Outside of your objectives, ghosts will sometimes appear in certain areas, or sometimes an indicator like flashing lights or a creepy laugh will let you know they’re coming now, you need to be prepared. Sometimes you have to hide, sometimes you have to run, sometimes you have to face them. It’s all up to your own judgment, but God help you if you get it wrong.

The real joy of Visage comes from the sections where reality is bent; doors that open into unlikely areas like a children’s playground or an unexpected hospital ward instead of a basement, seemingly normal objects that turn into portals with impossible geometries, there’s even a section that was almost straight out of an MC painting Escher. It’s the perfect mix of familiar areas and unlikely terrain, something that feels like you’re completely trapped, but somewhere you’ve already been. All of these gameplay choices come together to form something truly special in Visage, with a good series of peaks and routes to keep you guessing all the way.

Graphics

Visage lives and dies by how it illuminates the house’s intricate structure, and the realistic art style and lighting are what bring this game to the forefront of horror; there’s no sense of disconnect between you and the happenings on screen with the aesthetics of the houses making you feel like you’re right there in a real living room being haunted. There’s also a VR option for even greater immersion if you’re just not quite done getting wet.

The facial models can suffer at times though as the game is best seen when it’s creepy furniture and areas rather than real people, but this can be a common criticism of most games that attempt an art style realistic. Visage isn’t skimpy on the number of times you’ll get close to a face though, and in those moments it can feel a little dated in the graphics department.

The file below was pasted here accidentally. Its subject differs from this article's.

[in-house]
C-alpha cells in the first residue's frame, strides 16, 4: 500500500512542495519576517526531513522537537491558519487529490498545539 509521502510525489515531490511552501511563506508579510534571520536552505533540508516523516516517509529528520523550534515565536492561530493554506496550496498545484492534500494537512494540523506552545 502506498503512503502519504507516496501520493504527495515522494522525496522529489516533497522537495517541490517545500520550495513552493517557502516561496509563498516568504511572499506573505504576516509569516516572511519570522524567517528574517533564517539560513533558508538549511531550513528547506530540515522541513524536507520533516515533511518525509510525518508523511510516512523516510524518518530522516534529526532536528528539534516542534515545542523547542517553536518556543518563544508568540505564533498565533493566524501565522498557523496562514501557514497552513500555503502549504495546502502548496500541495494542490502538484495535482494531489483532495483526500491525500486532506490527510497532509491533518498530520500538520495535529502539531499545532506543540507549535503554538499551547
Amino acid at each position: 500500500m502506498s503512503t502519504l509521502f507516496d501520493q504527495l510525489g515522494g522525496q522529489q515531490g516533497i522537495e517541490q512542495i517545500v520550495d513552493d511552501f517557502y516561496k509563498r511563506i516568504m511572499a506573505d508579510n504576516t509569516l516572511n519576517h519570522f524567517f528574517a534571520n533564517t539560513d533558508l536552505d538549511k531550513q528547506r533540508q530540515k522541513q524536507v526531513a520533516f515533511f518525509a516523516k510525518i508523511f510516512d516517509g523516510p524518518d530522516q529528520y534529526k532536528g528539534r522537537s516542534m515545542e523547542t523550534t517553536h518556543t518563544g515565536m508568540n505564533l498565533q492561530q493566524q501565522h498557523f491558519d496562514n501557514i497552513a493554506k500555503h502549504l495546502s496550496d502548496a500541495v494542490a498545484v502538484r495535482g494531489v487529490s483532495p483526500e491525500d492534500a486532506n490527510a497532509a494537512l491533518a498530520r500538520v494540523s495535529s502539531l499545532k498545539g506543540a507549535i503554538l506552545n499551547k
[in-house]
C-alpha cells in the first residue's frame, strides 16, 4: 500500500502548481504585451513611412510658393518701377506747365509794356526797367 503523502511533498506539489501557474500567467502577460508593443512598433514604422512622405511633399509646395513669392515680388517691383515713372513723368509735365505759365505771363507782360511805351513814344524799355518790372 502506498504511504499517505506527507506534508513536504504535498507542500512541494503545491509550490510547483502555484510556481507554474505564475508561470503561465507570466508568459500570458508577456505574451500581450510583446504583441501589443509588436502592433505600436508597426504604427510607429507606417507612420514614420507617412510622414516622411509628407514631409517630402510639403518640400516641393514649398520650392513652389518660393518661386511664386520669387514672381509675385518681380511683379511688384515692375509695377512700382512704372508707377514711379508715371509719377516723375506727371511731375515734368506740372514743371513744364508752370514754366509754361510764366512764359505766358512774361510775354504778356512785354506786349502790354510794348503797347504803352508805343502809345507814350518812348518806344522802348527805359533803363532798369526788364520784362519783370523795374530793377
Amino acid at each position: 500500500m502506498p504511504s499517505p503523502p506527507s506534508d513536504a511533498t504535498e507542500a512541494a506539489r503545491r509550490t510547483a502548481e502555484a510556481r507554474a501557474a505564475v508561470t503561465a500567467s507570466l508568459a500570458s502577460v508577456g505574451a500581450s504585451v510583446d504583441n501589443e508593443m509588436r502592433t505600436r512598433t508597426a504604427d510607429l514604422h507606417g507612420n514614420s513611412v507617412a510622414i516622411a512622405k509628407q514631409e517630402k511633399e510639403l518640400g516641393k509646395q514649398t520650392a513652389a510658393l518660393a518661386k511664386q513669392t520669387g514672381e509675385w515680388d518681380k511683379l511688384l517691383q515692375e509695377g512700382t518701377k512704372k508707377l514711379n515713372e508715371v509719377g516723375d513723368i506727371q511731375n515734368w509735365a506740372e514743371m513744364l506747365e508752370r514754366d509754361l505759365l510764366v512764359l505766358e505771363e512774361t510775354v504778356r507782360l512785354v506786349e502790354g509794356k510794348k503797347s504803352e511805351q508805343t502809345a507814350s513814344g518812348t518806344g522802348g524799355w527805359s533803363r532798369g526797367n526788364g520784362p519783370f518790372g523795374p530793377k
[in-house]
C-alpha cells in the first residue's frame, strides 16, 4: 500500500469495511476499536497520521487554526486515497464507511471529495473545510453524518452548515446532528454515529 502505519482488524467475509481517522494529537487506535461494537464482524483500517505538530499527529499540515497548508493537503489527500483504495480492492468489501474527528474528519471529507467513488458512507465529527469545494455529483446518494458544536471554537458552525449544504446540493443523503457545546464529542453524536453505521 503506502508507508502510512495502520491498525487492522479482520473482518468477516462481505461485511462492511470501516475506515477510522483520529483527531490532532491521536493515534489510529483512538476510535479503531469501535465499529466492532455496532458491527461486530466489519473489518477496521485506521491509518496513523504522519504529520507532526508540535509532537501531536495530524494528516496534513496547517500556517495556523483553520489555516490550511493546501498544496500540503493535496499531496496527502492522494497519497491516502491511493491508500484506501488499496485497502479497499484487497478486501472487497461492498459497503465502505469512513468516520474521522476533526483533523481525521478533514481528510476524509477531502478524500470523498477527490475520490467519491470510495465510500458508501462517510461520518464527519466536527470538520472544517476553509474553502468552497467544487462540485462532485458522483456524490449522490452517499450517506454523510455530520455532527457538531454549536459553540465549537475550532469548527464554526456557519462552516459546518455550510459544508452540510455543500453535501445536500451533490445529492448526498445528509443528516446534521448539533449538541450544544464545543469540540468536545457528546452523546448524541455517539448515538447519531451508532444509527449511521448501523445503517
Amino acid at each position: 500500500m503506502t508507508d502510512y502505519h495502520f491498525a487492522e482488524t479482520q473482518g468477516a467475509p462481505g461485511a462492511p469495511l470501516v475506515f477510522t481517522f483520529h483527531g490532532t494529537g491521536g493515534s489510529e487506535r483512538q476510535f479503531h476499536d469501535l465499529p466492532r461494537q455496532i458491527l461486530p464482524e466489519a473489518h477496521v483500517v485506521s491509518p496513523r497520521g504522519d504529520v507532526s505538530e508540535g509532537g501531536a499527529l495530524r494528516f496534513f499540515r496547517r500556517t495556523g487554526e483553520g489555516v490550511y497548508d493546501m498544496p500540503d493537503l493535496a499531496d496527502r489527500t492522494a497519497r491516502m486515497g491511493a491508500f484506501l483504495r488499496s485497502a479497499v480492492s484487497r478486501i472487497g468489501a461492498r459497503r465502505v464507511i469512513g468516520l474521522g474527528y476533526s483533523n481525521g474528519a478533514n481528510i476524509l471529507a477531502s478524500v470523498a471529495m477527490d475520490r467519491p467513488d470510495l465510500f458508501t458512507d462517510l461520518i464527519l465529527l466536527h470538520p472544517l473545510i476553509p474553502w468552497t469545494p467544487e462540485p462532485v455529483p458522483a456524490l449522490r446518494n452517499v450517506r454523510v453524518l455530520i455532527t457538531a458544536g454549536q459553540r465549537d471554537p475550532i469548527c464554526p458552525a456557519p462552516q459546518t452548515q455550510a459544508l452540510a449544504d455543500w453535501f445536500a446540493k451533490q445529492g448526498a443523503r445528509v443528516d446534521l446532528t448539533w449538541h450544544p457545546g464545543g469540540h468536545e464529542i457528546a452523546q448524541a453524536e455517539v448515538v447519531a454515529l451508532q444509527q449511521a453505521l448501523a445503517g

sound

The sound design for Visage is smooth and crisp, with great voice acting delivered to all the characters that bring weight and emotion, along with some truly shocking sound effects in the right place. The trick isn’t to scare the sound effects, though, and the dash does that very well. I can’t remember a single time I’ve been hit with a jump that was just a big noise and something irrelevant happening in the game, they only happened when you were in real danger to increase the fear in the game.

Unfortunately, the only noticeable piece of music in the game was the title screen with its soft opening tune before you start the game, but that’s actually useful for a horror game. An uncomfortable silence for most of Visage works wonders and allows for not only feelings of tension to build, but silence in a safe place can let that tension flow as well, so the fear feels very organic as you move through the empty house. You’re not afraid of climbing the same set of stairs five times because of some cheap horror music, you’re afraid of the door you haven’t been through yet because the game doesn’t give you any indication of what to expect.

Visage PC Review – Verdict

Visage is an absolute gem of a horror game, a game with a clearly defined progression path like many other classic horror games, in a sea of ​​seemingly constant escapes it collects a thons that has about ten games on youtube. My entire game was streamed and it was phenomenal not only did it scare me and my viewers but it got us talking about the plot the whole way through which actually helped us solve some of the puzzles as well. The scares never felt cheap or predictable, and it leaves you with a sense of dread, not just a quick adrenaline rush. Visage is a great horror game, and if you can handle strong themes and lingering nerves, I would absolutely recommend it to anyone old enough to play it.